Like every Saturday I stood at the stall with a friend of mine while the world went by. Oxford was flooding with tourists, from Spain to Japan and even the USA on this fine summer afternoon. Even the breeze was calm so that it didn’t blow the papers away. The Palestinian flag would blow gently, occasionally slapping someone in the face as if trying to grab their attention; sometimes it worked at other times it didn’t, but it sure was funny to watch.
My mind had been preoccupied with thoughts about life and the meaning of it all, because that is what happens when I get a lot of free time. But then I turned to my friend, a grey haired matured man who worked as a software engineer, I remembered how he talked about planting vegetables in his allotment and I asked him.
“You know, I think I want to get into gardening” I realize how strange that sounds for a twenty year old so I correct my self “…what I mean is, I want to know how to grow vegetables”, that still sounded weird but what the hey!
And so he told me all about it. How he tried and failed the first time, how potatoes are the easiest (and probably most useful thing) to grow, how you have to get personal with the soil as you dig it up and weed it out. How the soil itself is a living thing and that you are working with it. He told me about farmers cooperatives that he saw in the USA when he lived there and the ones that he sees in the village of Abingdon where he lives now. He told me a lot, but then I asked him.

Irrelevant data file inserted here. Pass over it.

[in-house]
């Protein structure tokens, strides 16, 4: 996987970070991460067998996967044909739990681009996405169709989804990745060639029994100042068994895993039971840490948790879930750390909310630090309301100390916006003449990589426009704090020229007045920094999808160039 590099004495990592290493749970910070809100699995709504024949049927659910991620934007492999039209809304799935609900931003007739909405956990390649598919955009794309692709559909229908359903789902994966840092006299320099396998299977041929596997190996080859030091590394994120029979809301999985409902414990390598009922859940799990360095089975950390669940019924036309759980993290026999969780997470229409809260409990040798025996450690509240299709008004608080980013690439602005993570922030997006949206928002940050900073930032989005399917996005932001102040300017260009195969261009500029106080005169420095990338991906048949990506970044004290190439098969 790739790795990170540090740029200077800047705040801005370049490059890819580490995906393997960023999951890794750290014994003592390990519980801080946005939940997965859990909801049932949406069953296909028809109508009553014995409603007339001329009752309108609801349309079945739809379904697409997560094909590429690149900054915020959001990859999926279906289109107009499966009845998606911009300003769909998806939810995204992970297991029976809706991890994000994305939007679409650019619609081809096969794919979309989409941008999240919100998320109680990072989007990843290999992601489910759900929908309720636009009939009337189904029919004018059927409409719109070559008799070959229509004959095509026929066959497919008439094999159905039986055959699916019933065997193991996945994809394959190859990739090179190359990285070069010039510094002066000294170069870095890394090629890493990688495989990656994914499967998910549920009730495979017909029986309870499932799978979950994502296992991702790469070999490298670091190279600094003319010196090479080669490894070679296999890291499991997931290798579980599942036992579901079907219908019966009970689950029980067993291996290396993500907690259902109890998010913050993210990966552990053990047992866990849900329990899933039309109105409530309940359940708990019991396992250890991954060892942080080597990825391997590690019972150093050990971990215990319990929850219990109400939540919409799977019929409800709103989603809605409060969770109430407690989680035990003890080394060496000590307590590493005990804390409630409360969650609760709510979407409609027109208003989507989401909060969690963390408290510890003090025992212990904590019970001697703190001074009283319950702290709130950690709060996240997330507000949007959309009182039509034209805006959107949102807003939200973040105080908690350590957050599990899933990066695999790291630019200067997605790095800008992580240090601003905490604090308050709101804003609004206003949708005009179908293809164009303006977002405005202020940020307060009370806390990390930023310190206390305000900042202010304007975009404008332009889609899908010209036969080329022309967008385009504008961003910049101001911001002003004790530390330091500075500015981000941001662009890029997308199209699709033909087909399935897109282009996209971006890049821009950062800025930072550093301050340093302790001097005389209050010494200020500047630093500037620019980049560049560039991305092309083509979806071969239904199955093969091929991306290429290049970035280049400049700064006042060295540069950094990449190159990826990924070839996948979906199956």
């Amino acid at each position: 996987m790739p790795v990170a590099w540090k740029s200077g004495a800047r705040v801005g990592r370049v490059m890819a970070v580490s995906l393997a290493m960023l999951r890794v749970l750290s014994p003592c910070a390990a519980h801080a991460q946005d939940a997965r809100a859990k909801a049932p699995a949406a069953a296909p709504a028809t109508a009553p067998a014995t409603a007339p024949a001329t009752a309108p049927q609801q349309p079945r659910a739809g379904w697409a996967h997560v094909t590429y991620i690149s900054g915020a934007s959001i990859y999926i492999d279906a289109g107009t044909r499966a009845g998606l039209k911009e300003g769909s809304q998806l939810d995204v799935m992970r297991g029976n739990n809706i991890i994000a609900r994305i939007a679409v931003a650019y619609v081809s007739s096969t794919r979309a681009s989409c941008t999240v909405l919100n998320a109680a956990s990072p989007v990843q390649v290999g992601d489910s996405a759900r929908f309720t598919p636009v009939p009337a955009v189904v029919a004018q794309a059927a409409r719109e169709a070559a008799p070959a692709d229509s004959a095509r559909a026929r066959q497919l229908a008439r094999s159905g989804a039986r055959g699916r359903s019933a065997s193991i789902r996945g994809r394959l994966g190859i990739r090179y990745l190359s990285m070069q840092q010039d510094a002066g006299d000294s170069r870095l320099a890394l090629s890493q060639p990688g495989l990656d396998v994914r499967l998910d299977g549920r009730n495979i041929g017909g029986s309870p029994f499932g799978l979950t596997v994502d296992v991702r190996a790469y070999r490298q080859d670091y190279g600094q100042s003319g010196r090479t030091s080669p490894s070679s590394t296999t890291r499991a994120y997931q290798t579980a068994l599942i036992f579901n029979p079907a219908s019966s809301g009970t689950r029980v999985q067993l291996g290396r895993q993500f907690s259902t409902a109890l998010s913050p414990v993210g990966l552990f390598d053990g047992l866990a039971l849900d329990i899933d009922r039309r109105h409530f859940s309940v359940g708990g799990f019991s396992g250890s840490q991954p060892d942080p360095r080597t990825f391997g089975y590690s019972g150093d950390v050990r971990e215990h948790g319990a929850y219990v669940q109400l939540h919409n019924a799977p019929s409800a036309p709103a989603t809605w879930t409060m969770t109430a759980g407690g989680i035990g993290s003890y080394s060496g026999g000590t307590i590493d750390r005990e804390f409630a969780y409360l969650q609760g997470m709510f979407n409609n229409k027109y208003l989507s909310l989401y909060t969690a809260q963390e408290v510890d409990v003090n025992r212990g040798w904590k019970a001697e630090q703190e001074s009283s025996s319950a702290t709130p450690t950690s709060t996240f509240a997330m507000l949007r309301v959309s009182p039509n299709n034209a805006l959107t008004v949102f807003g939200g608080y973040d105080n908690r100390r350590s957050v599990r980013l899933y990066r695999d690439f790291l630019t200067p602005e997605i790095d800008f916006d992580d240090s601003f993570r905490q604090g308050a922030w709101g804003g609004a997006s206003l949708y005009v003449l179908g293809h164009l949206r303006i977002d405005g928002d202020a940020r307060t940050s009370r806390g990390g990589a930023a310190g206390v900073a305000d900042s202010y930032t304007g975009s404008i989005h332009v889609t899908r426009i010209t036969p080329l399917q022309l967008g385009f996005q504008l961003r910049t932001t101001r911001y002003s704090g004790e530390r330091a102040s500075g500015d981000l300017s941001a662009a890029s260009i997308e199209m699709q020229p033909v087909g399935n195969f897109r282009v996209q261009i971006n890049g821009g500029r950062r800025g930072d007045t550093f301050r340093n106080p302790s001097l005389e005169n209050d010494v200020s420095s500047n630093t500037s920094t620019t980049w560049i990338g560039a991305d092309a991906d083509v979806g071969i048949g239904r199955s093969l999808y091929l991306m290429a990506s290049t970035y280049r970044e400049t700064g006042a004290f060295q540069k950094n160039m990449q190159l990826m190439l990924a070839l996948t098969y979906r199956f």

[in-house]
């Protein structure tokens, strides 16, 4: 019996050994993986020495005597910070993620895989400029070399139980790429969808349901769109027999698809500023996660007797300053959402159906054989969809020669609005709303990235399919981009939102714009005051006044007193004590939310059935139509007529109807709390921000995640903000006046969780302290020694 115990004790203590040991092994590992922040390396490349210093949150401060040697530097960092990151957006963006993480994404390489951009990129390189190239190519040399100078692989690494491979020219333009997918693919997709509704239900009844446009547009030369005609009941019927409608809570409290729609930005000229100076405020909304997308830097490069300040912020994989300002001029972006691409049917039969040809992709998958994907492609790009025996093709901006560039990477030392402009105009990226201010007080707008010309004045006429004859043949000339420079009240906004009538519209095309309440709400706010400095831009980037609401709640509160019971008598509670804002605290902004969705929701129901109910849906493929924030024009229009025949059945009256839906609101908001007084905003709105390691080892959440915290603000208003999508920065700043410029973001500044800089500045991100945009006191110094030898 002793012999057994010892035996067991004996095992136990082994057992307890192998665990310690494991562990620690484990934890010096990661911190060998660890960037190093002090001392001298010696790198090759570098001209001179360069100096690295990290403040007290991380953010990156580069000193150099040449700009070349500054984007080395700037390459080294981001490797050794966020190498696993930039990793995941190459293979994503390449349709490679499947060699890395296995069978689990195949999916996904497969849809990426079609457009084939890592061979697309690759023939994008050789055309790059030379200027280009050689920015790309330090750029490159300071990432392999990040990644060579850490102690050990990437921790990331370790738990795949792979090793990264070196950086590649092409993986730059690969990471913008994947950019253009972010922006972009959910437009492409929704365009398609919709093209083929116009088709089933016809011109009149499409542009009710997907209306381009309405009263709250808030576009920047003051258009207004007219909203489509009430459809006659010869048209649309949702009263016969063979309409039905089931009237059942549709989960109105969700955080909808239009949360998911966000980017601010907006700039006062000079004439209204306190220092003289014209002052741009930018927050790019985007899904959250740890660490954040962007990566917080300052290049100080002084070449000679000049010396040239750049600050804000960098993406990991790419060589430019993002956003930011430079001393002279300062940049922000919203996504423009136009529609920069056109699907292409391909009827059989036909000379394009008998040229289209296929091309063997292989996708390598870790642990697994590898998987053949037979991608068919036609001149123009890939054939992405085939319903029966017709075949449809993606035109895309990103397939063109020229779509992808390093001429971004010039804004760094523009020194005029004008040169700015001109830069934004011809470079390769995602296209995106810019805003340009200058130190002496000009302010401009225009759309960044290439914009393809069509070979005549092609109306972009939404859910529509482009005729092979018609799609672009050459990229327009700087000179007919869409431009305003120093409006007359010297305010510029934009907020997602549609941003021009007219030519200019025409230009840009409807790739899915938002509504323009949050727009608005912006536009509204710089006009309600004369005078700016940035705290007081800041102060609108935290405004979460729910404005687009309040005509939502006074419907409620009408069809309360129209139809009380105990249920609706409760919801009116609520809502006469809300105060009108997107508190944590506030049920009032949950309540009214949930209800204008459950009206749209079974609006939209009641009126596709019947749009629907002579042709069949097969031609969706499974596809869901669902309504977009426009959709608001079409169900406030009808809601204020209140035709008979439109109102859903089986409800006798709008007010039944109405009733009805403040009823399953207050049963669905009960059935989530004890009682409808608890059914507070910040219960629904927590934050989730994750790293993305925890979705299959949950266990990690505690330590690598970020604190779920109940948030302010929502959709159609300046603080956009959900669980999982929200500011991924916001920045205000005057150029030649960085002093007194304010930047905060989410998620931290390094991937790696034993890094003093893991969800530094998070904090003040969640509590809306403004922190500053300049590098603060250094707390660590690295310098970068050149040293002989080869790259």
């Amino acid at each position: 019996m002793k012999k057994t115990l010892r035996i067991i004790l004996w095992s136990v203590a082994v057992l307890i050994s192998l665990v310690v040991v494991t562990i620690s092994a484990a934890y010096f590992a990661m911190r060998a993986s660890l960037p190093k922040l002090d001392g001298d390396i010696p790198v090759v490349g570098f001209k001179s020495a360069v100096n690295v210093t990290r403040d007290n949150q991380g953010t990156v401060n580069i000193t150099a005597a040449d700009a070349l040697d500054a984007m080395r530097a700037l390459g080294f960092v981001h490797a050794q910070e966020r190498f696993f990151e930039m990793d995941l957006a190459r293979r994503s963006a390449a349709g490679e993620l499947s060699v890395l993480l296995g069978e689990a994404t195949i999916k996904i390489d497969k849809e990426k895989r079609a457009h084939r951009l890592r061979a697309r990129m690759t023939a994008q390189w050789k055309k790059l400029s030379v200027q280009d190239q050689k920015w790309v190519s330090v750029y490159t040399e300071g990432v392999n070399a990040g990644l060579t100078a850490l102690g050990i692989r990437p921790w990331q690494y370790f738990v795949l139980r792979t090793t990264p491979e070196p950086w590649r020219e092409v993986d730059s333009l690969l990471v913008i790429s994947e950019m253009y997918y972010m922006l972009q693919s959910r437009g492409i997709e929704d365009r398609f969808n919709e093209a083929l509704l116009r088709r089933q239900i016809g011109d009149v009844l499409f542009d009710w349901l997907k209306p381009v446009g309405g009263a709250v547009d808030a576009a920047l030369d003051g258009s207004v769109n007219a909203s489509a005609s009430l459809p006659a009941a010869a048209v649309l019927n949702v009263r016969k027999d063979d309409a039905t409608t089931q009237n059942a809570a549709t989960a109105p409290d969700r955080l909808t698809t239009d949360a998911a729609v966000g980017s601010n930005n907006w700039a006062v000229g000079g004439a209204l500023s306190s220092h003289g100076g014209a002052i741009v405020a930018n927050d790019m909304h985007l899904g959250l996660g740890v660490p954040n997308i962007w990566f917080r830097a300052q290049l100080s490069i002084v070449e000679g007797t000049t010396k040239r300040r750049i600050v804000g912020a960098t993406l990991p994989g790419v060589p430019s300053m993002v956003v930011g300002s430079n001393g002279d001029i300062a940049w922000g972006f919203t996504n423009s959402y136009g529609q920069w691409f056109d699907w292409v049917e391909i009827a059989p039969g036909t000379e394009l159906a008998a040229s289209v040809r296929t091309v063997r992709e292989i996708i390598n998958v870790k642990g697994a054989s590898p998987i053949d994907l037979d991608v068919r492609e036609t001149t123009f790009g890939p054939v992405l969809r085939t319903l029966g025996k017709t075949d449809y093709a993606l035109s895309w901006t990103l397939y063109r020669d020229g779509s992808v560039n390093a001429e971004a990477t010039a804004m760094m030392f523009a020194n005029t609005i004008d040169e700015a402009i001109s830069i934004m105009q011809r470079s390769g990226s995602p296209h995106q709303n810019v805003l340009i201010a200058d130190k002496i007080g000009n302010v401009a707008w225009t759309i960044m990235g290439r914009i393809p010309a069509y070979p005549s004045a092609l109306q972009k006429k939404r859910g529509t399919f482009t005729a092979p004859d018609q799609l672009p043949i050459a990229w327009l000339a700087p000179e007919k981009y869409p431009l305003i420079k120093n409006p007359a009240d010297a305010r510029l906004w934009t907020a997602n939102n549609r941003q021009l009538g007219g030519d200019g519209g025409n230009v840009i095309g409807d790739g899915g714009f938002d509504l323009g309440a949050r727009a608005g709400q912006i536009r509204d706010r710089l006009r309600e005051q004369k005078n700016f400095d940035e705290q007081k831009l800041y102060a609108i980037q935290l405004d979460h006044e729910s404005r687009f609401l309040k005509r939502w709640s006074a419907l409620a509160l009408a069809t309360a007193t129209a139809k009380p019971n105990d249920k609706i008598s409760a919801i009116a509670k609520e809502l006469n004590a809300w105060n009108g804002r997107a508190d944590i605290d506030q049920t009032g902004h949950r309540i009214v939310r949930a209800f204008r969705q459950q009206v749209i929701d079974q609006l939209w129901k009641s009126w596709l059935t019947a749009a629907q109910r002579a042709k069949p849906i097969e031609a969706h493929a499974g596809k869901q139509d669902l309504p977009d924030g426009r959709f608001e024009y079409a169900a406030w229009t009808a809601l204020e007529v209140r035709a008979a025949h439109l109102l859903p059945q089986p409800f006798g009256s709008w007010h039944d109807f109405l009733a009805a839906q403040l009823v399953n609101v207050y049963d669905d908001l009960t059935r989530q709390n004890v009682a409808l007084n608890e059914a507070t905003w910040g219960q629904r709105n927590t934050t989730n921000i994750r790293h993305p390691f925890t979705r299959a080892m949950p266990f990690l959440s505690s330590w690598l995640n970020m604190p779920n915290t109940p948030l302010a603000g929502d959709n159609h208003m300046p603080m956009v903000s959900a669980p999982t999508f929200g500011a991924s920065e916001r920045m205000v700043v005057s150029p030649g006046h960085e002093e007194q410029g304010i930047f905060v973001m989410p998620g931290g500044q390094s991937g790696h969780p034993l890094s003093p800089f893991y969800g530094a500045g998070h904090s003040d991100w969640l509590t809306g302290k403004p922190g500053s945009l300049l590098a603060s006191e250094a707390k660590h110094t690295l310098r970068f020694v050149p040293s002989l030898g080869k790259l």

“Why does it feel…right, that I should work and labour to produce something for myself?”
Because that is what it feels like to me. All this talk of “selling yourself” to corporations at University, of “developing skills” which are just vague made me realize that the real world is rushing towards me fast, and I didn’t like it. Because when I look at us, the human species, as animals it all seems so strange and so disconnected. We do not forage or hunt any more, we just do these jobs that give us money and then we go to a big building full of food, it is there that we exchange this money for the food that we need to survive. It just seems so strange. But my good old friend hit the nail right on the head, he simply said.
“Because it is work that makes sense! You produce something for yourself and you aren’t working for anyone else.”
And I remembered what that thing at the back of my head was, and it formed into the phrase “having control of the means of production” as said by a famous fellow called Karl Marx.
Maybe that explains why I felt more alive and awake when I weeded the garden out. Even a simple and menial task like that felt good to do for me.
…or I am just a freak. And that is why the world is an interesting place.